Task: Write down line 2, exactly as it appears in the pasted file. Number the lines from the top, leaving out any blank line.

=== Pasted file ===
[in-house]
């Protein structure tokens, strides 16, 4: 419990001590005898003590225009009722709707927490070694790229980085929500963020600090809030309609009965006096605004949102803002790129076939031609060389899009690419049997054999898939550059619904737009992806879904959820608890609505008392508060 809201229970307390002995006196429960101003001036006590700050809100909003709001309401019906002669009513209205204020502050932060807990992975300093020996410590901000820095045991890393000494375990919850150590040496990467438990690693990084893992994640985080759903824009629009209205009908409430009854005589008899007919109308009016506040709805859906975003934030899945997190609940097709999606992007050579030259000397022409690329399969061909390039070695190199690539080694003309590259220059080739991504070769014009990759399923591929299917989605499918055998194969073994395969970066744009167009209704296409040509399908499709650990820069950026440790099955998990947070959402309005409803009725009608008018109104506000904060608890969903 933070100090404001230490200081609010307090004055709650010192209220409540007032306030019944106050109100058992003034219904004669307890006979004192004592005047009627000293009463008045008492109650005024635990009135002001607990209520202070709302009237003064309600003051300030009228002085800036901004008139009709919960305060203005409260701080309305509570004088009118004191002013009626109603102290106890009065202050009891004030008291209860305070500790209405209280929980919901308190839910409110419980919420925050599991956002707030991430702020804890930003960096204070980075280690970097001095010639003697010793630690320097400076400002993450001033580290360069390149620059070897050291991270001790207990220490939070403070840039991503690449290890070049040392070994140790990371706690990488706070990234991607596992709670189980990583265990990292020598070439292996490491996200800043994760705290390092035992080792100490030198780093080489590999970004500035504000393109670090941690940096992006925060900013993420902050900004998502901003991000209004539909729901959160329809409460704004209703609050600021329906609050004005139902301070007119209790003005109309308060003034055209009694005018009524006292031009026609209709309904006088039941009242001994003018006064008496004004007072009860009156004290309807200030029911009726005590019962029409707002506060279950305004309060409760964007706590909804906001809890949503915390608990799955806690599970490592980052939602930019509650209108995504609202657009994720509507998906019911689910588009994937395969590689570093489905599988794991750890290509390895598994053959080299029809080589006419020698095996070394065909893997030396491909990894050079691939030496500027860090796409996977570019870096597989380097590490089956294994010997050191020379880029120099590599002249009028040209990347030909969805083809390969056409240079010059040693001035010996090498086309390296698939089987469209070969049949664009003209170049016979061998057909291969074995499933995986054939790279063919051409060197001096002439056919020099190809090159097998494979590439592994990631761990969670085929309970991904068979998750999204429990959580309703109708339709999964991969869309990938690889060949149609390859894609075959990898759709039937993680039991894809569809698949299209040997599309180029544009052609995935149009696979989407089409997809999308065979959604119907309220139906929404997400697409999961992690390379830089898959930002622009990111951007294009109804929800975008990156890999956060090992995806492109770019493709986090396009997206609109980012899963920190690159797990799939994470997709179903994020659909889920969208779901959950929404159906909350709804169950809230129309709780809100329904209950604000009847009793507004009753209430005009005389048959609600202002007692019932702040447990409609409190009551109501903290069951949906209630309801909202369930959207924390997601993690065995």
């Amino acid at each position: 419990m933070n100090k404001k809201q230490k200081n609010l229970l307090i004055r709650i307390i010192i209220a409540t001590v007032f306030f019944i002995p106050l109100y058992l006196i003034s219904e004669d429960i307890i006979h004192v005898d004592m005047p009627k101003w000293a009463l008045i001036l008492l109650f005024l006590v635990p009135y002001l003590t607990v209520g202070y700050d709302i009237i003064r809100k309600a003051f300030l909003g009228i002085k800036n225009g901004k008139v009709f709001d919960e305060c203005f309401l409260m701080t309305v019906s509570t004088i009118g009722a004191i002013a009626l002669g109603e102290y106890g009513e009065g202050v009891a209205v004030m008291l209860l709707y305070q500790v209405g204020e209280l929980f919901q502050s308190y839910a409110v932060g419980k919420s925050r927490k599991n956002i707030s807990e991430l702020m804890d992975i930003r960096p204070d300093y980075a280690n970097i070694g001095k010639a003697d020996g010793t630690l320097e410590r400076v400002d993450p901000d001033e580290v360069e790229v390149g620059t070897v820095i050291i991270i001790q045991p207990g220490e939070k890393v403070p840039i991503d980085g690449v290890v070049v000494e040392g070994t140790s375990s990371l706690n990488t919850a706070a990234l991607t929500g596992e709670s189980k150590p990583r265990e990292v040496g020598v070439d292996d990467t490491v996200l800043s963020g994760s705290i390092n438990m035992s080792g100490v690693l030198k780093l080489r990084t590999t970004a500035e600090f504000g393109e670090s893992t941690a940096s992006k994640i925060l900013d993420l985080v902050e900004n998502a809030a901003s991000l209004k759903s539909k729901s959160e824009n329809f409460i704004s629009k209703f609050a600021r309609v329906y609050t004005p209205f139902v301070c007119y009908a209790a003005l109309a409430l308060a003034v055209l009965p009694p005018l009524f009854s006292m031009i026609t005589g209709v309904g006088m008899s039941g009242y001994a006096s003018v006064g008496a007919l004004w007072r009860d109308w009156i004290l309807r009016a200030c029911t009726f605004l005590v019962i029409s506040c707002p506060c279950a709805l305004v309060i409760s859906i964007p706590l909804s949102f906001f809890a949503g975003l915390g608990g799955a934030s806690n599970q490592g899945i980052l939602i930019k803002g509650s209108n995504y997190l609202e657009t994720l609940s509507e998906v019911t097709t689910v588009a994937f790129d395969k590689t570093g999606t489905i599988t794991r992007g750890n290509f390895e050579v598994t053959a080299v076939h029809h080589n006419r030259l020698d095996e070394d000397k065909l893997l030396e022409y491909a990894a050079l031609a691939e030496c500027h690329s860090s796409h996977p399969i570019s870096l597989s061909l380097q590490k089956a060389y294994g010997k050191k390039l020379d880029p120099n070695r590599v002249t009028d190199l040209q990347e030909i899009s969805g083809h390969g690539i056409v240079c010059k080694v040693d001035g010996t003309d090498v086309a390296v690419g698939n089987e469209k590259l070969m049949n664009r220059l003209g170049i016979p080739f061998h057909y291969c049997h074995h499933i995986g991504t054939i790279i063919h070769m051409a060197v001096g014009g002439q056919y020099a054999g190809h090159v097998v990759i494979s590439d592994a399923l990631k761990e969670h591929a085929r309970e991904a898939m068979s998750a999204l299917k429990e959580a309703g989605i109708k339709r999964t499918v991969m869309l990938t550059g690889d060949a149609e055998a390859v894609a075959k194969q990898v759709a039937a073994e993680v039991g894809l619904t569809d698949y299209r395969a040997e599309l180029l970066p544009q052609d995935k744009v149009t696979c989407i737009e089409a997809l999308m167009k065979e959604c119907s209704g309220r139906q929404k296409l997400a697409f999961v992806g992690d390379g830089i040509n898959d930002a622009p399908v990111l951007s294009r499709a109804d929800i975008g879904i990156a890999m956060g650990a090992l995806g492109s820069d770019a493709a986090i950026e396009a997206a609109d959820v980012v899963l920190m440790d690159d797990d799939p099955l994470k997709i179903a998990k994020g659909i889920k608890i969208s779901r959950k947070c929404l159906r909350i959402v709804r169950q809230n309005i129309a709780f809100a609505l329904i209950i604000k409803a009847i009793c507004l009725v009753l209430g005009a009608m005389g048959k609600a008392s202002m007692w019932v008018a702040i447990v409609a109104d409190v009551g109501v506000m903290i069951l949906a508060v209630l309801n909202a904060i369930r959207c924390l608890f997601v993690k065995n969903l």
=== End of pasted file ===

């Protein structure tokens, strides 16, 4: 419990001590005898003590225009009722709707927490070694790229980085929500963020600090809030309609009965006096605004949102803002790129076939031609060389899009690419049997054999898939550059619904737009992806879904959820608890609505008392508060 809201229970307390002995006196429960101003001036006590700050809100909003709001309401019906002669009513209205204020502050932060807990992975300093020996410590901000820095045991890393000494375990919850150590040496990467438990690693990084893992994640985080759903824009629009209205009908409430009854005589008899007919109308009016506040709805859906975003934030899945997190609940097709999606992007050579030259000397022409690329399969061909390039070695190199690539080694003309590259220059080739991504070769014009990759399923591929299917989605499918055998194969073994395969970066744009167009209704296409040509399908499709650990820069950026440790099955998990947070959402309005409803009725009608008018109104506000904060608890969903 933070100090404001230490200081609010307090004055709650010192209220409540007032306030019944106050109100058992003034219904004669307890006979004192004592005047009627000293009463008045008492109650005024635990009135002001607990209520202070709302009237003064309600003051300030009228002085800036901004008139009709919960305060203005409260701080309305509570004088009118004191002013009626109603102290106890009065202050009891004030008291209860305070500790209405209280929980919901308190839910409110419980919420925050599991956002707030991430702020804890930003960096204070980075280690970097001095010639003697010793630690320097400076400002993450001033580290360069390149620059070897050291991270001790207990220490939070403070840039991503690449290890070049040392070994140790990371706690990488706070990234991607596992709670189980990583265990990292020598070439292996490491996200800043994760705290390092035992080792100490030198780093080489590999970004500035504000393109670090941690940096992006925060900013993420902050900004998502901003991000209004539909729901959160329809409460704004209703609050600021329906609050004005139902301070007119209790003005109309308060003034055209009694005018009524006292031009026609209709309904006088039941009242001994003018006064008496004004007072009860009156004290309807200030029911009726005590019962029409707002506060279950305004309060409760964007706590909804906001809890949503915390608990799955806690599970490592980052939602930019509650209108995504609202657009994720509507998906019911689910588009994937395969590689570093489905599988794991750890290509390895598994053959080299029809080589006419020698095996070394065909893997030396491909990894050079691939030496500027860090796409996977570019870096597989380097590490089956294994010997050191020379880029120099590599002249009028040209990347030909969805083809390969056409240079010059040693001035010996090498086309390296698939089987469209070969049949664009003209170049016979061998057909291969074995499933995986054939790279063919051409060197001096002439056919020099190809090159097998494979590439592994990631761990969670085929309970991904068979998750999204429990959580309703109708339709999964991969869309990938690889060949149609390859894609075959990898759709039937993680039991894809569809698949299209040997599309180029544009052609995935149009696979989407089409997809999308065979959604119907309220139906929404997400697409999961992690390379830089898959930002622009990111951007294009109804929800975008990156890999956060090992995806492109770019493709986090396009997206609109980012899963920190690159797990799939994470997709179903994020659909889920969208779901959950929404159906909350709804169950809230129309709780809100329904209950604000009847009793507004009753209430005009005389048959609600202002007692019932702040447990409609409190009551109501903290069951949906209630309801909202369930959207924390997601993690065995």